45 Groups Join to Hail Gandhi Peace Honorees

Stanley Heller, Administrator, Promoting Enduring Peace

With a mixture of art, music and film, Mayson Almsiri, a Syrian White Helmets leader, and Dr. Zaher Sahloul, president of MedGlobal, were honored with the 2020 Gandhi Peace Award.  Forty-five groups joined with Promoting Enduring Peace in publicizing the award.  They ranged from Syrian groups, to Muslim organizations, to Left activist groups to bodies supporting human rights for Rohingya to Uighurs.

The renowned artist and journalist Molly Crabapple contributed many of her Syria drawings as did Akram Swedaan, an internal refugee in Syria.  The latter artist takes exploded ordinance and paints on them.  “Art on Death” as he calls them.  Both their works were accompanied by music from Palestinian performer Tamer Sahouri of Beit Sahour.

CT native Dylan Connor performed his “If Only You’d Listen” which has received viral attention on Facebook. Syrian Wasfi Massarani contributed two powerful songs, one dedicated to the White Helmets.

Mayson Almisri was introduced by Orlando von Einsiedel, the Academy Award-winning director of “The White Helmets” and PEP President James van Pelt added his reflections. Almisri talked about working  for Syrian Arab News Agency [SANA], giving out government propaganda which she combined with attending protests of the tyrant.  After her brother was shot dead by a government sniper she said she fell apart until she heard about the White Helmets and joined in their work.  She herself was not a rescuer but helped with first aid and civic education.

The famous Palestinian-Muslim-American activist Linda Sarsour introduced Dr. Sahloul.  Sarsour is best known for her leadership of the 2017 mammoth Women’s March in DC.  She complimented PEP on giving the Gandhi Peace Award some years ago to Palestinian Omar Barghouti for his BDS work and lauded Dr. Sahloul not just for his work for Syrians, but for his treatment of Palestinians in Gaza and victims of warfare around the world.

In his address, Sahloul warmly embraced the Palestinian cause before talking about the terrible toll barrel bombs and other indiscriminate weapons were taking on the Syrian population and Syrian doctors. Dr. Sahloul dedicated his award to physicians he knew who were killed in attacks on hospitals and ambulances.

We in PEP were gratified that Palestinians and Syrians were standing together at the event despite efforts by the dictator’s agents to divide them.  To see the whole ceremony and hear how Syrians themselves describe the carnage go to PEPeace.org.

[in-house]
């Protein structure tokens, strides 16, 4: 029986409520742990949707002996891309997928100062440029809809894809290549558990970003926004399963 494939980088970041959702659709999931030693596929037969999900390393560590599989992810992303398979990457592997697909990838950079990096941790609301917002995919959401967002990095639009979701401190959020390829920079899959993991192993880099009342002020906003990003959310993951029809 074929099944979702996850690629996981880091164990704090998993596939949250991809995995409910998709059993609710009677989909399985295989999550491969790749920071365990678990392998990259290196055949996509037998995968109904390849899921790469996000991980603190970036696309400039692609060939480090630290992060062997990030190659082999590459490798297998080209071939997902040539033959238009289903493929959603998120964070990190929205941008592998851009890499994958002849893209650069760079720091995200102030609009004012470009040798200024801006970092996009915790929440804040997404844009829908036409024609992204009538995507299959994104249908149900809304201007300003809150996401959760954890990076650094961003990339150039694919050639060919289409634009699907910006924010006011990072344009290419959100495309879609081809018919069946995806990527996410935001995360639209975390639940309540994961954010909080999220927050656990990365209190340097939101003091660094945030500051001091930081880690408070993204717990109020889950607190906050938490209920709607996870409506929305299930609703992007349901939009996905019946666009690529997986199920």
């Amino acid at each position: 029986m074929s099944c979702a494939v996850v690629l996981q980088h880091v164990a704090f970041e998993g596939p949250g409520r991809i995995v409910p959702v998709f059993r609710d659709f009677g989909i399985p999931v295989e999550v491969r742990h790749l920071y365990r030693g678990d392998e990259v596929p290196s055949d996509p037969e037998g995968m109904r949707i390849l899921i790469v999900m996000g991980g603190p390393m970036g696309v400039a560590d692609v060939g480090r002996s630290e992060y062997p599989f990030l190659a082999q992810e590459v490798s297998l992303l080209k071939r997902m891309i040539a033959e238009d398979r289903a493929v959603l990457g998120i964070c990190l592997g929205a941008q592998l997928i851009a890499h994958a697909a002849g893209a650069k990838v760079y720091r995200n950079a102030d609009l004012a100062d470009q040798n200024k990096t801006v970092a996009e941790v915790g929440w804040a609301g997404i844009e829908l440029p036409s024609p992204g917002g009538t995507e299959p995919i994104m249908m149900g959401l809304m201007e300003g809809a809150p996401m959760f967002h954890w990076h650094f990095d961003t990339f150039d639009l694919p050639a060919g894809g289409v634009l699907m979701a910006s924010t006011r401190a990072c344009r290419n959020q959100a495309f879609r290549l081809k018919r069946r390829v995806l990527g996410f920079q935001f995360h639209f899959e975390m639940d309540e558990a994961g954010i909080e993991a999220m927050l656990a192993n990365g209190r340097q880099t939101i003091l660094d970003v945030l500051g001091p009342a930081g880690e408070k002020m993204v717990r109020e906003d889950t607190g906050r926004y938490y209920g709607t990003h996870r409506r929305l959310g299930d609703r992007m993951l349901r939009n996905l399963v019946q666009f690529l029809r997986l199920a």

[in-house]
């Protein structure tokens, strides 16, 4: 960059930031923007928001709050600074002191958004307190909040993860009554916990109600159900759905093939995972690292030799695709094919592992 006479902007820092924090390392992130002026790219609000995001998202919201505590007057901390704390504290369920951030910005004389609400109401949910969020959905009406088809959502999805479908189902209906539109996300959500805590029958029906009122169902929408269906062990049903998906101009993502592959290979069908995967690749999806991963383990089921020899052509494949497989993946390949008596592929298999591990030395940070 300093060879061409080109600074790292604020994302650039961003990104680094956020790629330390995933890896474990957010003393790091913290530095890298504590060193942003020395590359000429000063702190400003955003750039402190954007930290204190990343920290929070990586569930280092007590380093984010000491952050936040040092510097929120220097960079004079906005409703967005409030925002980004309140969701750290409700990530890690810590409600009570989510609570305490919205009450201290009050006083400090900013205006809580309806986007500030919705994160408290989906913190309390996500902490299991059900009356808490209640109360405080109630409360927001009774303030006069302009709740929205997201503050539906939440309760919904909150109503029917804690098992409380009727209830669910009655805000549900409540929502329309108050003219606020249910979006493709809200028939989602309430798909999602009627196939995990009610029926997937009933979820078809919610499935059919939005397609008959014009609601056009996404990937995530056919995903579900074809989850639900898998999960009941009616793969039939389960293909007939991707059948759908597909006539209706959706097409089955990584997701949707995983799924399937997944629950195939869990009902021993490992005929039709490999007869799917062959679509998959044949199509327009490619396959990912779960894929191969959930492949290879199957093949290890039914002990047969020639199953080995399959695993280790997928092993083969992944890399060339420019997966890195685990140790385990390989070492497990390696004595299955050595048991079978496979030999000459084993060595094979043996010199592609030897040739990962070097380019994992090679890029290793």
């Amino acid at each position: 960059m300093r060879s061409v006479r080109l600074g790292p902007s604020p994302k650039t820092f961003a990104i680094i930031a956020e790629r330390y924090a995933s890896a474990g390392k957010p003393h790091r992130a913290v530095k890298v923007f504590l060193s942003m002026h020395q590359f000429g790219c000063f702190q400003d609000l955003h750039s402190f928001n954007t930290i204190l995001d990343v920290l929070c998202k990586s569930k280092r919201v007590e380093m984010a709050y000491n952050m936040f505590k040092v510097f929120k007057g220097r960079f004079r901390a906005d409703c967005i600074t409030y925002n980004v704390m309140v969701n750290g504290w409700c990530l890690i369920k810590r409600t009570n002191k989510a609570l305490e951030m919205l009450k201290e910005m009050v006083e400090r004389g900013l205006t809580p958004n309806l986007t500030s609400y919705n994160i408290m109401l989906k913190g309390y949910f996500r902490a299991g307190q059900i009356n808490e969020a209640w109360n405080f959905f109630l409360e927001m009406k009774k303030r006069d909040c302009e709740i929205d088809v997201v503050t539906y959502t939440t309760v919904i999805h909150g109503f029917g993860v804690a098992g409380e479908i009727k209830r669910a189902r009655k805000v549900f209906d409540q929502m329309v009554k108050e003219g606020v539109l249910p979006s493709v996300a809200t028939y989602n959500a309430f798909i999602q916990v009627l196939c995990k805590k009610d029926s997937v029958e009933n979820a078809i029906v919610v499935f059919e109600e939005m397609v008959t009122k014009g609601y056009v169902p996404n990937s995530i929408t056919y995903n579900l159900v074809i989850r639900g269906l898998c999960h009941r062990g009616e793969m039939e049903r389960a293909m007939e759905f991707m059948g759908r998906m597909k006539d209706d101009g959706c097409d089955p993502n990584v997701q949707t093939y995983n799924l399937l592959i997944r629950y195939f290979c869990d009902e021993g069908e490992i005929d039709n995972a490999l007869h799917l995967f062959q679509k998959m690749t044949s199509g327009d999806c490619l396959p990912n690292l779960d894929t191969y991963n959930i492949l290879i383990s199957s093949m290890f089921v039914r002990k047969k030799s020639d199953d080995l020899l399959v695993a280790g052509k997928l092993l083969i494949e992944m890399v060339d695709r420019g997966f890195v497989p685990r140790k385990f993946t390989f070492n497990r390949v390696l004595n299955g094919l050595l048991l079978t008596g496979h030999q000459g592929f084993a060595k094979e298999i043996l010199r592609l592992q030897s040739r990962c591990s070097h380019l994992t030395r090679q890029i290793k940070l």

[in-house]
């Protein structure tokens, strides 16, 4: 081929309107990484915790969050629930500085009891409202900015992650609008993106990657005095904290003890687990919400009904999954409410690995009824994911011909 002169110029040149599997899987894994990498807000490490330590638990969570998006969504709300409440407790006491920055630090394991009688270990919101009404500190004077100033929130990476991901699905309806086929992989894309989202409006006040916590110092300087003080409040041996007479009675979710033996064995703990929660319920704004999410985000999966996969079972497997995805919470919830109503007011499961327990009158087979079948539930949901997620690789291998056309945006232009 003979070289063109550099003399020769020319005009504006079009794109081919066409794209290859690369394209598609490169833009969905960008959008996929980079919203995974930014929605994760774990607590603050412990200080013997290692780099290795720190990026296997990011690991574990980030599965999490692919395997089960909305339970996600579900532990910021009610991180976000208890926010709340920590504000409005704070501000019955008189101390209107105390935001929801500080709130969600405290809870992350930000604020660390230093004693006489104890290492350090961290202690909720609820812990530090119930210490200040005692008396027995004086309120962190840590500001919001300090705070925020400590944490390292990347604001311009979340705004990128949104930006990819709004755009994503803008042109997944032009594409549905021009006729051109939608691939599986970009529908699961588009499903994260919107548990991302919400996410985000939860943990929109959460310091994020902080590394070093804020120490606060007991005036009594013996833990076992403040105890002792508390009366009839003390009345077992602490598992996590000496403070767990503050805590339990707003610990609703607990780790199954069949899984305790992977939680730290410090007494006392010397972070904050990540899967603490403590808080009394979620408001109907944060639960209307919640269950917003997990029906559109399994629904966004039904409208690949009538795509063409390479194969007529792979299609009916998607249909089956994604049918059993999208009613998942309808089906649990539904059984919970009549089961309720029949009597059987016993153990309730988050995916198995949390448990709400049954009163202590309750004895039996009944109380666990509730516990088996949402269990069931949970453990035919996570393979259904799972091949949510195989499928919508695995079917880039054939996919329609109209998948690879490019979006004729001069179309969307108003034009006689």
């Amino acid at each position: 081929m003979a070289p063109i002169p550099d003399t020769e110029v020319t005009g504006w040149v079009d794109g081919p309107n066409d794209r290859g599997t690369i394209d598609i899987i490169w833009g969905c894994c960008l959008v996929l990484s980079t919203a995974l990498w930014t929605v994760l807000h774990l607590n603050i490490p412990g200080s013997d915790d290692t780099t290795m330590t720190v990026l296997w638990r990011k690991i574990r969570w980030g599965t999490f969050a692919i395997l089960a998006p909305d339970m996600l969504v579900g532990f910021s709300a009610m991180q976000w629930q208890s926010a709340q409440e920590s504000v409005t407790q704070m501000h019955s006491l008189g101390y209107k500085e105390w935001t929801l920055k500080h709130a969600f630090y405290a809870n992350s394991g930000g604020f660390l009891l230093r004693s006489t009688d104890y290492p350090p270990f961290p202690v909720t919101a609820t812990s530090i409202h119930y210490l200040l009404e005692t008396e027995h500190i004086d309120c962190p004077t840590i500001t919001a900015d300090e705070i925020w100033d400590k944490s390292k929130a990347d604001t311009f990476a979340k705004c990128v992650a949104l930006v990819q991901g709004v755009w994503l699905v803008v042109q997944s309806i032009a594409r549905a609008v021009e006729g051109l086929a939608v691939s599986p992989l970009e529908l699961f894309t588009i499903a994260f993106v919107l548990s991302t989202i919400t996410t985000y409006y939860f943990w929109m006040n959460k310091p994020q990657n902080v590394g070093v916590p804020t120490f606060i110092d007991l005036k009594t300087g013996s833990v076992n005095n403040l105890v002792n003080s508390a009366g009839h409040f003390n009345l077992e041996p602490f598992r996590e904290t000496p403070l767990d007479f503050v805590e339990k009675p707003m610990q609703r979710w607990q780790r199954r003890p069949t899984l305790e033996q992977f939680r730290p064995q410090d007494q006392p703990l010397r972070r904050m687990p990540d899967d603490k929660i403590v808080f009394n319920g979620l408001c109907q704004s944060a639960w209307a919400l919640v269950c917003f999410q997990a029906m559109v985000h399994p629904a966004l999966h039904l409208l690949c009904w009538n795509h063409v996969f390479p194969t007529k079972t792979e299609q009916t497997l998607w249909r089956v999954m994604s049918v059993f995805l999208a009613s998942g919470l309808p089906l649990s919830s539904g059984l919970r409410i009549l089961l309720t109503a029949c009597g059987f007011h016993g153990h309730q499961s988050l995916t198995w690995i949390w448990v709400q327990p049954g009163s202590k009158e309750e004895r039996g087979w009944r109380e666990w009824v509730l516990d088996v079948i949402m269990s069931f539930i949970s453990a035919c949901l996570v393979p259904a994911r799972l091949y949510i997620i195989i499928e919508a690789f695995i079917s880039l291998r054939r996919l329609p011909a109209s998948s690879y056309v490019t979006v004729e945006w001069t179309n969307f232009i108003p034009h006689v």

Gandhi Peace Award presented to two via Zoom

Dr. Zaher Sahloul, co-winner of the Gandhi Peace Award with White Helmet Mayson Almisri, holding his medallion made from “peace bronze,” metal recycled from nuclear weapons facilities. The award was given Nov. 21, 2020 via a Zoom program and was recorded. A link to the event is at the Promoting Enduring Peace website pepeace.org.

From Sahloul’s Twitter page:

I will be dedicating the #Gandhi peace award to the doctors and nurses who were killed in #Syria while on duty including Dr. Hasan Alaaraj, Dr. Majed Bari Dr. Wasim Moaz and 930 other healthcare workers @PEPeace #Gandhiaward @P4HR @hrw @MedGlobalOrg @UNOCHA

Stanley Heller talks about the Gandhi Peace Award ceremony on Saturday, Nov. 21 which this year was given jointly to Syrian-American Dr. Zaher Sahloul of Chicago and Mayson Almisri of the Syria Civil Defense, honoring the brave work of Syrian medical and rescue workers. The public worldwide could view the ceremony on Zoom without charge. The link to register is at the website PEPeace.org.

Source: 2020 Gandhi Peace Award Honors Syrian Humanitarian Aid Workers – BTL

Gandhi Peace Award Ceremony, Nov. 17

by Stanley Heller, PEP Administrator

Promoting Enduring Peace has been holding back on its ceremony for this year’s honorees, Dr. Zaher Sahloul and Mayson Almisri, in hopes that we could have a big event in an auditorium, but since the pandemic shows no sign of letting up the PEP Board decided to hold the event online. It will be held on Tuesday, Nov. 17, exactly two weeks after Election Day. The time has not yet been decided.

This year we’ve chosen two people of Syrian origin to hon-or the work of Syrian doctors and Syrian rescue workers.